Maximize Your Auto Insurance: Understanding UM/UIM Coverage

Often it takes a motor vehicle collision to realize that your auto insurance is insufficient and not comprehensive. This blog post is the second in a series that identifies critical elements of your auto insurance coverage and how to ensure that, going forward, you have maximum protection in the event of an accident. Since scores of Marylanders are driving with either no insurance or minimum coverage, it is imperative that your uninsured motorist (UM) and underinsured motorist (UIM) limits are as high as possible.

Why Is It Necessary To Carry UM/UIM Coverage?

In a perfect world, all drivers would carry valid insurance with appropriate bodily injury and property damage coverage limits. Unfortunately, many Maryland motorists fail to carry auto insurance, which becomes a problem when they cause accidents that injure others. In these instances, an injured person can choose to file a UM claim with his/her own auto insurer to recover compensation for his/her injuries. Essentially, his/her insurance company "steps into the shoes" of the vehicle that caused the accident and provides compensation up to the applicable limits of coverage.

Why does this matter?

It is important that you obtain high UM coverage in case you sustain serious injuries caused by an uninsured driver. The state minimum UM coverage of $30,000, or even $50,000 or $100,000, might not be enough to fully compensate you for your injuries in a serious auto accident. Our firm recommends that you obtain $250,000 or more in UM coverage to protect yourself in the event of a major collision. While an injured victim would prefer to make a claim directly against the negligent driver's insurance company, a UM claim is the only option in which to recover compensation if that driver irresponsibly lacked valid insurance at the time of the accident.

What Is The Difference Between a UIM Claim and a UM Claim?

A UIM claim is similar to a UM claim but with one major difference: the negligent driver has valid insurance but his bodily injury limits are too low to fully compensate an injured party. Again, the injured party's own auto insurance company becomes involved and provides additional compensation based on the severity of the case.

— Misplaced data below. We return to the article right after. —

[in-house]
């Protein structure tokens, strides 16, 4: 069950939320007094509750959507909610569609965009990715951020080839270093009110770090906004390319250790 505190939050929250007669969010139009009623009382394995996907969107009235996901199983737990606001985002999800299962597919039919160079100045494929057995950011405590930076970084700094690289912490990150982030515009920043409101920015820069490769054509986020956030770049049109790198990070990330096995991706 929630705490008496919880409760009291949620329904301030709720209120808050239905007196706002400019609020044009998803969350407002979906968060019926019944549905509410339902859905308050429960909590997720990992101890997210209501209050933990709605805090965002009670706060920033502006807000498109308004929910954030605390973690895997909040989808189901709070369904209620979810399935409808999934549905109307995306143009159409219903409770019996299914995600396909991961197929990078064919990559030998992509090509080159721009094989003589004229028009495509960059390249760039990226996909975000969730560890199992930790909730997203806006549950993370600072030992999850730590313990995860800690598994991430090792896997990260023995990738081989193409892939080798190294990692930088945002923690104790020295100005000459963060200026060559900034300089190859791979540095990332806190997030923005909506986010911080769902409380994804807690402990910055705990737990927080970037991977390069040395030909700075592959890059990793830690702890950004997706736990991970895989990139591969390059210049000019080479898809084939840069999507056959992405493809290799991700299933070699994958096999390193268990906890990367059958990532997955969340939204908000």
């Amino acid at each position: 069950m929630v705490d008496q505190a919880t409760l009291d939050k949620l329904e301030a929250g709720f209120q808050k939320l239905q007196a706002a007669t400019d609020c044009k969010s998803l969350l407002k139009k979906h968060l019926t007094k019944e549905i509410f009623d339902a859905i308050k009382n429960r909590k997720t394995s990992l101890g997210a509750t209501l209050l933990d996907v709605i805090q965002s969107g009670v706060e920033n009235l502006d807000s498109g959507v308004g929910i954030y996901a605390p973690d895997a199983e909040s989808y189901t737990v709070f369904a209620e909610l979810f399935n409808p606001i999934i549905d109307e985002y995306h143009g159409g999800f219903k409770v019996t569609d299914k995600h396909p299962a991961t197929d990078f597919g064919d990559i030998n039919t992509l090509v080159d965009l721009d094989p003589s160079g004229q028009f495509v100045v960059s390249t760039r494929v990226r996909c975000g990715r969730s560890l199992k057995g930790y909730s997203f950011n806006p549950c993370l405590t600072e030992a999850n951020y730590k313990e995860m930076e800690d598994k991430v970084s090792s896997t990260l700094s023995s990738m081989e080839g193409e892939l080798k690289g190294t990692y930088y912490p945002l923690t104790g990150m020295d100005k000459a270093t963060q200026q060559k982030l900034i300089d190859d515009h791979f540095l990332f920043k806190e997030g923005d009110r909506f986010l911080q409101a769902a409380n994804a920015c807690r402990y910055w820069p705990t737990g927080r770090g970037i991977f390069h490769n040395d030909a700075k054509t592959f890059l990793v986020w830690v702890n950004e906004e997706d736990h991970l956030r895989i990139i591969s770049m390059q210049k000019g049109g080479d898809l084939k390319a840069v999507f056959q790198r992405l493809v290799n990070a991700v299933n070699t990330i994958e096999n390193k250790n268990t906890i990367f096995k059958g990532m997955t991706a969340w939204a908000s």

Recently, a young woman retained our law firm after she was involved in an accident and sustained very serious injuries. The negligent driver pulled out of a parking spot without looking and crashed into her while she was driving down the street. She suffered a concussion and potentially permanent nerve damage to her neck, shoulders, and arm. The negligent driver carried the state minimum of $30,000 in liability coverage and our client carried UIM coverage just a bit higher at $50,000. So, under Maryland law, the maximum she can potentially recover was $50,000 in compensation. However, based on her significant injuries, we easily valued her claim at double that amount.

Here’s the deal:

If she had obtained higher UIM limits from her auto insurer, such as $250,000, she would likely receive a much more substantial settlement at the end of her case. It should be noted that there are certain rules and procedures in UIM claims that an experienced personal injury attorney can explain in more detail.

If you have any questions about UM/UIM coverage or other aspects of your auto insurance coverage, contact the Law Offices of Adam M. Smallow at (410) 777-8960.